Can you tell us more about your commitment to sustainability and how it influences your personal style, content, and/or brand partnerships?

I have made a commitment to myself and my followers to not work with brands who are fast fashion or do not have a short term and long term goal for the future to adopt sustainability initiatives. This goes beyond a singular campaign that promotes recycled fabrics and everything parallel, but longer and shorter term goals with steps they are instilling within their supply chain to eventually reach some type of B-corp or good sustainability rating status. This means that I am not accepting every brand deal that comes my way, this includes rejecting paychecks from brands like Uniqlo, Abercrombie, Aritzia and many more. I am aware that I also hold the privilege to be able to decline these brands deals and earn a sufficient amount of money solely based on brands that I align with, and understand that is not the case for everyone. As influencers, by promoting second-hand shopping, we can help reduce the demand for new clothing, reducing the production and consumption of new clothing. When we buy second-hand clothing, we are extending the life of those garments, which reduces the need for new clothing production. This in turn reduces the environmental impact of the fashion industry, including the carbon emissions, water consumption and land use associated with clothing production.

I hope that with due time, I will be able to solely work with brands that inspire me with their initiatives, whether that be sustainability practices within the company or with directly working with second-hand fashion retail sites.

jewelry Tanya’s own

How do you approach creating content that aligns with both your creative style and the brand’s vision in your collaborations?

By not accepting every brand that comes my way. To be a true creator/influencer, you have to be passionate about the products you may be selling to your followers. Your job is quite literally to sell products and/or a lifestyle. Therefore, it is important not only for your ethos, but also for your soul, to sell products that you are passionate about. Therefore, every brand deal I select is meticulously chosen and I ensure that my vision for the creative is aligned and approved on the brand’s side to ensure it is a beneficial partnership both ways. Why would your followers want to follow you and care about what you post if you don’t even care about the products.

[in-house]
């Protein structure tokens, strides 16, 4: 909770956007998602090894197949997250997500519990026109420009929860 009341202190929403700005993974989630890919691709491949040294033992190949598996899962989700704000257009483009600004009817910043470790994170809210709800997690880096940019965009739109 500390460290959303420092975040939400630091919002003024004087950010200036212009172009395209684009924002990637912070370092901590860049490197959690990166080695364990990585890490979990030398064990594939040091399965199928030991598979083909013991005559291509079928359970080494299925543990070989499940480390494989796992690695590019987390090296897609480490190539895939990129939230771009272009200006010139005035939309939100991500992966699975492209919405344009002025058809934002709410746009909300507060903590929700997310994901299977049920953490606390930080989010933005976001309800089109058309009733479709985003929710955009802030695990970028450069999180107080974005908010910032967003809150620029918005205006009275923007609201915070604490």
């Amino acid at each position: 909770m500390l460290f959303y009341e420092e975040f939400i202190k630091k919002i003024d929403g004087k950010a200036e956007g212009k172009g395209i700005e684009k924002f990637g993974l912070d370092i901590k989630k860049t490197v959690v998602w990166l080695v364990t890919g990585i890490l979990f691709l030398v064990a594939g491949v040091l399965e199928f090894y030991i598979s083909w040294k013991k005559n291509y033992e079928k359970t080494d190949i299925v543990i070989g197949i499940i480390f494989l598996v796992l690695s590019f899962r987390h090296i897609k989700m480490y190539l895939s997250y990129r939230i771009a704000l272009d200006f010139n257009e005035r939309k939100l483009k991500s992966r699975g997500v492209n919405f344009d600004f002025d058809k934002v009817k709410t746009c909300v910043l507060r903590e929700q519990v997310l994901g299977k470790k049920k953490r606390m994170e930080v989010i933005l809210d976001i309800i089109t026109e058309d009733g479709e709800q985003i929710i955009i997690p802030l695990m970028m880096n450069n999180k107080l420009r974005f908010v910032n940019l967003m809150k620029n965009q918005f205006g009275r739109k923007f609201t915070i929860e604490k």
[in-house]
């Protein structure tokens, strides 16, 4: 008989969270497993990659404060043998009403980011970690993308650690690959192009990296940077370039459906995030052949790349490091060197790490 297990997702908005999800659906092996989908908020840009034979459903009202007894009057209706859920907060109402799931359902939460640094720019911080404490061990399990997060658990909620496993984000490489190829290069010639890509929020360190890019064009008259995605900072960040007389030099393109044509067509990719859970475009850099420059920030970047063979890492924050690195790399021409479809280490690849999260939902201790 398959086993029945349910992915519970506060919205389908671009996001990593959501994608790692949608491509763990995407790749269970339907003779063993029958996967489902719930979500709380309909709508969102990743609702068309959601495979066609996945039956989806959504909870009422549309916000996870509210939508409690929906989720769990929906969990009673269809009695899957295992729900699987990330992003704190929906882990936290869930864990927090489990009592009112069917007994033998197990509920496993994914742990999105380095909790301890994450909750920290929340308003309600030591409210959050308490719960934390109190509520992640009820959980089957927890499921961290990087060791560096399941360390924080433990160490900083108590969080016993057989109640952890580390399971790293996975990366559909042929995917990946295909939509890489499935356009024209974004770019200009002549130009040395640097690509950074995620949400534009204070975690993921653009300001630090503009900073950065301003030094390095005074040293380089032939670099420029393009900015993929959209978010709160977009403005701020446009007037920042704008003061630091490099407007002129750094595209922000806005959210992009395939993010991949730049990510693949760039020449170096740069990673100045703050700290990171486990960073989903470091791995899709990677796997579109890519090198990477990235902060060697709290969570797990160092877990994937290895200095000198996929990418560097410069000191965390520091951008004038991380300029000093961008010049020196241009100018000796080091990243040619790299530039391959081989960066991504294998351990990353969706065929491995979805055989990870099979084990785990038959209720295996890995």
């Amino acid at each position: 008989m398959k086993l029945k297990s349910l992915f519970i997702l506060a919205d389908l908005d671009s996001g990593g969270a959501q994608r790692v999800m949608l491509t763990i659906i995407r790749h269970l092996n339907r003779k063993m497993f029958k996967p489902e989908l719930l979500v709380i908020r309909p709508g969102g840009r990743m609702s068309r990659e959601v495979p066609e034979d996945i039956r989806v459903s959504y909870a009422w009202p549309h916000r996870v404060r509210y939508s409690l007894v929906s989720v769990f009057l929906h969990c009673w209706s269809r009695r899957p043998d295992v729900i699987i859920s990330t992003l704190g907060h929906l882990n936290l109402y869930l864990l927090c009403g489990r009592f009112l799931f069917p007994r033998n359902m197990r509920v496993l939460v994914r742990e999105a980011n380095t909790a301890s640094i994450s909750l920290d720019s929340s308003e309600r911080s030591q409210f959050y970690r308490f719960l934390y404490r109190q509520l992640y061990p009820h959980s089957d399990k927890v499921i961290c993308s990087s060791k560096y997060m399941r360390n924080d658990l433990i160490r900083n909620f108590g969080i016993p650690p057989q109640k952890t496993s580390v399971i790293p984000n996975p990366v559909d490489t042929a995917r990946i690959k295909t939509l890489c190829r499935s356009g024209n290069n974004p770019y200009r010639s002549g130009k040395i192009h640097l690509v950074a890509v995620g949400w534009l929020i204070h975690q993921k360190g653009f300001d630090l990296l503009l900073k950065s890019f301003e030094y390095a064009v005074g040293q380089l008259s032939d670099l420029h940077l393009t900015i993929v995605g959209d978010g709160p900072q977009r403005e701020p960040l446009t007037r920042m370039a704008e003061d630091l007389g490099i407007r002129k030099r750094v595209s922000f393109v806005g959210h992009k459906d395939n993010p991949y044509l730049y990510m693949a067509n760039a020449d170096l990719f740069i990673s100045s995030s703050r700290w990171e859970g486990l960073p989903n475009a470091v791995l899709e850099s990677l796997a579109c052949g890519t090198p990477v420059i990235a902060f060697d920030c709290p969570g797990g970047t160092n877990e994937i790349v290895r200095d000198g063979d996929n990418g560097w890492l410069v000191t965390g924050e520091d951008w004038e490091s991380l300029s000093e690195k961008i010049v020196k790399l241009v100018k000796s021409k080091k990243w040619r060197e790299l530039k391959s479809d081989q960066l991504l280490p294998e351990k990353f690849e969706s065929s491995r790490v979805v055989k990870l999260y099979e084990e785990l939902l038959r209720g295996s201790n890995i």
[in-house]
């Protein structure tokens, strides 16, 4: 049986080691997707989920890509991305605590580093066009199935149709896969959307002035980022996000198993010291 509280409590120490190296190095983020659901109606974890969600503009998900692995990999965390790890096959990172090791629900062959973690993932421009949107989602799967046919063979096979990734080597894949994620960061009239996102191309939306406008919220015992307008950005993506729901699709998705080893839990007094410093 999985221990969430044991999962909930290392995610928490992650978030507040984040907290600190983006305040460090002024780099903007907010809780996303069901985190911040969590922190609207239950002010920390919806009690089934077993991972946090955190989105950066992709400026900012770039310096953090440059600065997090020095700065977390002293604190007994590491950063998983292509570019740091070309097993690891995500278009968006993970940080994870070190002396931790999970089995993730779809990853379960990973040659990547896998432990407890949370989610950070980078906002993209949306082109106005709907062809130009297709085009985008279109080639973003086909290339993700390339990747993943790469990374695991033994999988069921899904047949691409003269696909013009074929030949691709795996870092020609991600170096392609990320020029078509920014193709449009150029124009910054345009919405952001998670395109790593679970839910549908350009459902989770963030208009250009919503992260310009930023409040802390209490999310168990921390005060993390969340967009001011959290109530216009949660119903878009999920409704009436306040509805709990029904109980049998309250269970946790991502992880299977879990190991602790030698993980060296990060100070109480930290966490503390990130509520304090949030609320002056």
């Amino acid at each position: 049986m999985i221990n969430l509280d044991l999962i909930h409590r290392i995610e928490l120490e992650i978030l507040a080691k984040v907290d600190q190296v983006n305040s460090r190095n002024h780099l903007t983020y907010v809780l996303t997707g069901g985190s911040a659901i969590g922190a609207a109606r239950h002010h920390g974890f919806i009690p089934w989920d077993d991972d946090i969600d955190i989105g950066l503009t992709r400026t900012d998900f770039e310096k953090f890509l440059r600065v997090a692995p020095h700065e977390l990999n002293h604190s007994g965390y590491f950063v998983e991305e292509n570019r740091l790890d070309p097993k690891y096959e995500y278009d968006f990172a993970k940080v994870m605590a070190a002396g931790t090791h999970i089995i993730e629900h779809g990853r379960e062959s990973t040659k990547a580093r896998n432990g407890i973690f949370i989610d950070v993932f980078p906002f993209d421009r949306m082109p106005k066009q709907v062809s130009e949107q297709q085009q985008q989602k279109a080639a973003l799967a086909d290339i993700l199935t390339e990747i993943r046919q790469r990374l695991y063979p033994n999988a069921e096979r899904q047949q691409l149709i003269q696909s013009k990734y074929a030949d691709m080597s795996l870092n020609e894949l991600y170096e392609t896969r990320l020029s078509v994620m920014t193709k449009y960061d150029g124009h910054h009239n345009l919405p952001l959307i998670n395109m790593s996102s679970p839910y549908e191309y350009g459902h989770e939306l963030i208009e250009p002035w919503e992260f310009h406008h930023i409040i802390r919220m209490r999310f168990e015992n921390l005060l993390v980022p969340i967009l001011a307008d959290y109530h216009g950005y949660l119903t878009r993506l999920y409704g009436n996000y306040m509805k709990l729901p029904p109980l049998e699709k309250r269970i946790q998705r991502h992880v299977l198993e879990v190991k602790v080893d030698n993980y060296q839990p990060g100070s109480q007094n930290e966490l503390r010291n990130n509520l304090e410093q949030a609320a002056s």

How do you relax and manage stress with such a busy and multifaceted career?

As of a year ago, I have fallen in love with long distance running. Despite the fact that many people believe that long distance running is stressful, I find it one of the most tranquil times during my day. The satisfaction you get from being able to run a new distance or time goal is pure euphoria. And it’s one of the only times in my day I get to be by myself and sit in my thoughts, and enjoy what I can explore on my feet. 

What advice would you give to aspiring young creators who look up to you for inspiration?

Saying you are going to do something tomorrow is just an excuse you are giving to yourself to avoid dealing with the perception of the reactions you may receive. I also understand that it can be difficult to just do that when you don’t see many creators who look like you out there. That should be your driving point to chase your dreams in the creative space, to be a part of the change makers who are paving a path for those young South Asian girls in the future. 

Are there any dream projects you hope to pursue in the future?

My dream would be to direct and be in a campaign for Miu Miu, Prada, Alexander McQueen or TheRealReal. Despite these brands being large household names, they are dear to me as almost my entire archive is full of pieces from these brands. It would also be an honor to direct and star in a campaign for TheRealReal as I believe they have helped make vintage and second-hand fashion considerably more accessible through standardization, categorization and lower price points on some pieces. I truly commend them for that despite the amount of backlash they sometimes receive.

top, scarf, & pants ISSEY MIYAKE 
hair clips SANG
jewelry Tanya’s own

photographer JIVI EMIR
stylist Jasmine AMINI
photo assistant NURSULTAN ZWEIGERT